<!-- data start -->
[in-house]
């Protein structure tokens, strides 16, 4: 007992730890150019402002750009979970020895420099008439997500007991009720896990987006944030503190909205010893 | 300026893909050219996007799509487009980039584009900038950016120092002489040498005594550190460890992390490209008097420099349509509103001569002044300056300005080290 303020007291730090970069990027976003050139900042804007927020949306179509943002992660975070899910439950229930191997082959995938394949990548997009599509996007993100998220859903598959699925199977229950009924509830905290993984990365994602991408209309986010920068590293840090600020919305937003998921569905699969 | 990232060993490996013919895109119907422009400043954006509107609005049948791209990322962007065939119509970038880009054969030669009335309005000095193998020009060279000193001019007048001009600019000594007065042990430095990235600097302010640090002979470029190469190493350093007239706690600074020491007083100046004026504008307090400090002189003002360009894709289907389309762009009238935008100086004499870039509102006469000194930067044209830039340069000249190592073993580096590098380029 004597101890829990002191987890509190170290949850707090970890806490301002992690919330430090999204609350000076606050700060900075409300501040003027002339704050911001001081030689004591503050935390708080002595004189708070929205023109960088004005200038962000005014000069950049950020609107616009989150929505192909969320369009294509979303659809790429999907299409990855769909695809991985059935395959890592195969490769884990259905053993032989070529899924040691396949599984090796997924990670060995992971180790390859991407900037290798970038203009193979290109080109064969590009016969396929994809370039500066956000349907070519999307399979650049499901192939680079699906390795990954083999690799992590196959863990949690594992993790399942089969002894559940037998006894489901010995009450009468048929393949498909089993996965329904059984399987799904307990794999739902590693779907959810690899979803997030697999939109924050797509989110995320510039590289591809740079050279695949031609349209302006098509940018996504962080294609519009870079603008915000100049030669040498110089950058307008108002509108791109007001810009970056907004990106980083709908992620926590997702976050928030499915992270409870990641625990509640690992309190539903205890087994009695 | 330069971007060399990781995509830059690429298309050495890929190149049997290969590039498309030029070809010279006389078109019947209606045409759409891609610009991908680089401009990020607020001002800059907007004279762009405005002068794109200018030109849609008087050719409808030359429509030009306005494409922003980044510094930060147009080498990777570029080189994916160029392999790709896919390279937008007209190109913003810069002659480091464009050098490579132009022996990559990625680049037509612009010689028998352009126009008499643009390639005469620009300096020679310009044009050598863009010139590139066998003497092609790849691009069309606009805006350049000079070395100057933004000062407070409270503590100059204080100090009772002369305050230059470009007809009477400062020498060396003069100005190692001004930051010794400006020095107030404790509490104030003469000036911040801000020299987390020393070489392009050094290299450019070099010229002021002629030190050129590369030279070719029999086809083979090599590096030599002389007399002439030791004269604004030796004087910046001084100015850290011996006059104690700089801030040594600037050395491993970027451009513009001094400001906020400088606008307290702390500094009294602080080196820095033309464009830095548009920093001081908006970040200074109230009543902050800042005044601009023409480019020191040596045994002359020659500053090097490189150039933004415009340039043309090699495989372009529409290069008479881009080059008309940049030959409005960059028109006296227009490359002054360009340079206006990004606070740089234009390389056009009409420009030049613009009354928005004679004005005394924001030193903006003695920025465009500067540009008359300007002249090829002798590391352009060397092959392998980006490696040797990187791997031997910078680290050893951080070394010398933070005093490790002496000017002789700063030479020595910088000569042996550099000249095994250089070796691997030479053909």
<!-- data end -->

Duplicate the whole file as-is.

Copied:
[in-house]
């Protein structure tokens, strides 16, 4: 007992730890150019402002750009979970020895420099008439997500007991009720896990987006944030503190909205010893 | 300026893909050219996007799509487009980039584009900038950016120092002489040498005594550190460890992390490209008097420099349509509103001569002044300056300005080290 303020007291730090970069990027976003050139900042804007927020949306179509943002992660975070899910439950229930191997082959995938394949990548997009599509996007993100998220859903598959699925199977229950009924509830905290993984990365994602991408209309986010920068590293840090600020919305937003998921569905699969 | 990232060993490996013919895109119907422009400043954006509107609005049948791209990322962007065939119509970038880009054969030669009335309005000095193998020009060279000193001019007048001009600019000594007065042990430095990235600097302010640090002979470029190469190493350093007239706690600074020491007083100046004026504008307090400090002189003002360009894709289907389309762009009238935008100086004499870039509102006469000194930067044209830039340069000249190592073993580096590098380029 004597101890829990002191987890509190170290949850707090970890806490301002992690919330430090999204609350000076606050700060900075409300501040003027002339704050911001001081030689004591503050935390708080002595004189708070929205023109960088004005200038962000005014000069950049950020609107616009989150929505192909969320369009294509979303659809790429999907299409990855769909695809991985059935395959890592195969490769884990259905053993032989070529899924040691396949599984090796997924990670060995992971180790390859991407900037290798970038203009193979290109080109064969590009016969396929994809370039500066956000349907070519999307399979650049499901192939680079699906390795990954083999690799992590196959863990949690594992993790399942089969002894559940037998006894489901010995009450009468048929393949498909089993996965329904059984399987799904307990794999739902590693779907959810690899979803997030697999939109924050797509989110995320510039590289591809740079050279695949031609349209302006098509940018996504962080294609519009870079603008915000100049030669040498110089950058307008108002509108791109007001810009970056907004990106980083709908992620926590997702976050928030499915992270409870990641625990509640690992309190539903205890087994009695 | 330069971007060399990781995509830059690429298309050495890929190149049997290969590039498309030029070809010279006389078109019947209606045409759409891609610009991908680089401009990020607020001002800059907007004279762009405005002068794109200018030109849609008087050719409808030359429509030009306005494409922003980044510094930060147009080498990777570029080189994916160029392999790709896919390279937008007209190109913003810069002659480091464009050098490579132009022996990559990625680049037509612009010689028998352009126009008499643009390639005469620009300096020679310009044009050598863009010139590139066998003497092609790849691009069309606009805006350049000079070395100057933004000062407070409270503590100059204080100090009772002369305050230059470009007809009477400062020498060396003069100005190692001004930051010794400006020095107030404790509490104030003469000036911040801000020299987390020393070489392009050094290299450019070099010229002021002629030190050129590369030279070719029999086809083979090599590096030599002389007399002439030791004269604004030796004087910046001084100015850290011996006059104690700089801030040594600037050395491993970027451009513009001094400001906020400088606008307290702390500094009294602080080196820095033309464009830095548009920093001081908006970040200074109230009543902050800042005044601009023409480019020191040596045994002359020659500053090097490189150039933004415009340039043309090699495989372009529409290069008479881009080059008309940049030959409005960059028109006296227009490359002054360009340079206006990004606070740089234009390389056009009409420009030049613009009354928005004679004005005394924001030193903006003695920025465009500067540009008359300007002249090829002798590391352009060397092959392998980006490696040797990187791997031997910078680290050893951080070394010398933070005093490790002496000017002789700063030479020595910088000569042996550099000249095994250089070796691997030479053909």